Hidden immune cells cause lung transplant failure
(Northwestern University) Scientists have discovered that a subset of immune cells called nonclassical monocytes, previously unknown to reside in the lungs, play a key role in driving primary graft dysfunction (PGD), the leading cause of death after lung transplantation. The study demonstrates targeting these cells could lead to novel treatments for PGD, a complication that currently impacts more than half of transplant patients.
Ruud H. Knols, Nicolas Fischer, Dario Kohlbrenner, Anastasios Manettas, Eling D. de Bruin
A 39-year-old non-smoker woman was admitted in the thoracic oncology unit of the Montpellier Academic Hospital in June 2017 for investigation of multiple lung consolidations, fever, and respiratory failure. She was followed-up since infancy for a cystic fibrosis with cystic fibrosis transmembrane conductance regulator (CFTR) mutation ( ΔF508-CFTR). Two years ago, a lung allograft was decided, owing to rapid onset of respiratory function impairment, and she received a bi-pulmonary transplant. According to the donor database, the lung transplant was removed from a 57-year-old woman with a 30 pack-year smoking history.
In this study, we investigated the role of RN in IR-induced lung injury. To study IR-induced cell-death, we simulated LTx procedure using our cell culture model with human lung epithelial (BEAS-2B) cells. After 18 h of cold ischemic time (CIT) followed by reperfusion, caspase-independent cell-death, mitochondrial-ROS production and mitochondrial-membrane permeability were significantly increased. ALLN (calpain inhibitor) or necrostatin-1 (Nec-1; RIPK1 inhibitor) reduced these changes. ALLN altered RIPK1/RIPK3 expression and MLKL phosphorylation, whereas Nec-1 did not change calpain/calpastatin expression. Furthermore, STAT...
Clinical Transplantation,Volume 0, Issue ja, -Not available-.
We present here the incidence and long-term outcome of BOS occurring after HSCT in an extended cohort of 110 patients monitored with home spirometry.
Publication date: Available online 8 February 2018Source: Oral Surgery, Oral Medicine, Oral Pathology and Oral RadiologyAuthor(s): Brian M. Will, Scott M. Peters, Sidney B. Eisig, John T. Grbic, Michael A. McKenzie, Angela J. Yoon, Elizabeth M. Philipone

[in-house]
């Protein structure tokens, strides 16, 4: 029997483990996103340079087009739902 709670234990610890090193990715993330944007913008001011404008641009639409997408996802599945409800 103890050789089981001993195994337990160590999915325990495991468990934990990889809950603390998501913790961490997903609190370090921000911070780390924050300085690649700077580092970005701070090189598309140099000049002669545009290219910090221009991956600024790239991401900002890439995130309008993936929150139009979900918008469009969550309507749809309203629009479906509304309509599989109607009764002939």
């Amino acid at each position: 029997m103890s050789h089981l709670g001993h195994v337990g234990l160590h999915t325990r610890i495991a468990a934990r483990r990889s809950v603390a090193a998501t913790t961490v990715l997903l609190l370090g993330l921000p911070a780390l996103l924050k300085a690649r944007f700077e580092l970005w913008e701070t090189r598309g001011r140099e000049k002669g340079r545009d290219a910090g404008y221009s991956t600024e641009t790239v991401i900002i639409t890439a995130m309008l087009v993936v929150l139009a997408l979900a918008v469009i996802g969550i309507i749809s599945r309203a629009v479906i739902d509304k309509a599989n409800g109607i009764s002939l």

Publication date: Available online 17 July 2018Source: Journal of Hospital InfectionAuthor(s): M. Monteagudo Vela, B. Zych, D. Garcia Saez, A. Simon
AbstractRespiratory-gated18F-fluorodeoxygluocse (18F-FDG) PET/CT has been successfully used to better localize malignancies in the lung or upper abdominal organs. However, clinical usefulness of respiratory-gated18F-FDG PET/CT in detection of fever focus has not been reported yet. A 68-year-old male patient with a history of living donor liver transplantation and biliary stenting was referred for18F-FDG PET/CT due to fever of unknown origin (FUO). To find the accurate fever focus, respiratory-gated and non-gated18F-FDG PET/CT was performed. Respiratory-gated PET/CT readily revealed prominent hypermetabolic lesion in the di...
This study is able to show uniform results that lie on a single side of the hemostatic scale (no thromboses, some bleeding). It is this type of result that can lead us to be conservative with anticoagulation. However, this trial is rare in the evolution of mechanical circulatory support (MCS) device management.
American Journal of Transplantation,Volume 0, Issue ja, -Not available-.